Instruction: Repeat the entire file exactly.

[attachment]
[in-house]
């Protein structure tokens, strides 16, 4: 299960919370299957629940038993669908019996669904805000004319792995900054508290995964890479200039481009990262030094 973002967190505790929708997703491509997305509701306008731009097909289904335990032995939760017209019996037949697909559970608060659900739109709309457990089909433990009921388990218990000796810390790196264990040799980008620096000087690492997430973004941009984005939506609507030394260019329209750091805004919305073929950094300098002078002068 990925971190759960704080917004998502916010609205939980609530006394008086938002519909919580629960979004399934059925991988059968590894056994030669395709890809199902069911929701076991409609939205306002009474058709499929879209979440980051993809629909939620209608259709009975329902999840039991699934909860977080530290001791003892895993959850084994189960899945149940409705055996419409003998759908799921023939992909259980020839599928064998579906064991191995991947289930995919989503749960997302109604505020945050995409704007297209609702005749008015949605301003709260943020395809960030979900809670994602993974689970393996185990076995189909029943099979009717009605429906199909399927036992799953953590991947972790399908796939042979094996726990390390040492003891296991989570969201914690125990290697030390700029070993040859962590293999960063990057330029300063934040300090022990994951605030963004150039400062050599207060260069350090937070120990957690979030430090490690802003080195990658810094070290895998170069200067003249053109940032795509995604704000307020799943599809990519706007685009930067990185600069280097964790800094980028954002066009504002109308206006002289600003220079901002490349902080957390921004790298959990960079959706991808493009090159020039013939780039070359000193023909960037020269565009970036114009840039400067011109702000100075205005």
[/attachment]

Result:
[in-house]
């Protein structure tokens, strides 16, 4: 299960919370299957629940038993669908019996669904805000004319792995900054508290995964890479200039481009990262030094 973002967190505790929708997703491509997305509701306008731009097909289904335990032995939760017209019996037949697909559970608060659900739109709309457990089909433990009921388990218990000796810390790196264990040799980008620096000087690492997430973004941009984005939506609507030394260019329209750091805004919305073929950094300098002078002068 990925971190759960704080917004998502916010609205939980609530006394008086938002519909919580629960979004399934059925991988059968590894056994030669395709890809199902069911929701076991409609939205306002009474058709499929879209979440980051993809629909939620209608259709009975329902999840039991699934909860977080530290001791003892895993959850084994189960899945149940409705055996419409003998759908799921023939992909259980020839599928064998579906064991191995991947289930995919989503749960997302109604505020945050995409704007297209609702005749008015949605301003709260943020395809960030979900809670994602993974689970393996185990076995189909029943099979009717009605429906199909399927036992799953953590991947972790399908796939042979094996726990390390040492003891296991989570969201914690125990290697030390700029070993040859962590293999960063990057330029300063934040300090022990994951605030963004150039400062050599207060260069350090937070120990957690979030430090490690802003080195990658810094070290895998170069200067003249053109940032795509995604704000307020799943599809990519706007685009930067990185600069280097964790800094980028954002066009504002109308206006002289600003220079901002490349902080957390921004790298959990960079959706991808493009090159020039013939780039070359000193023909960037020269565009970036114009840039400067011109702000100075205005």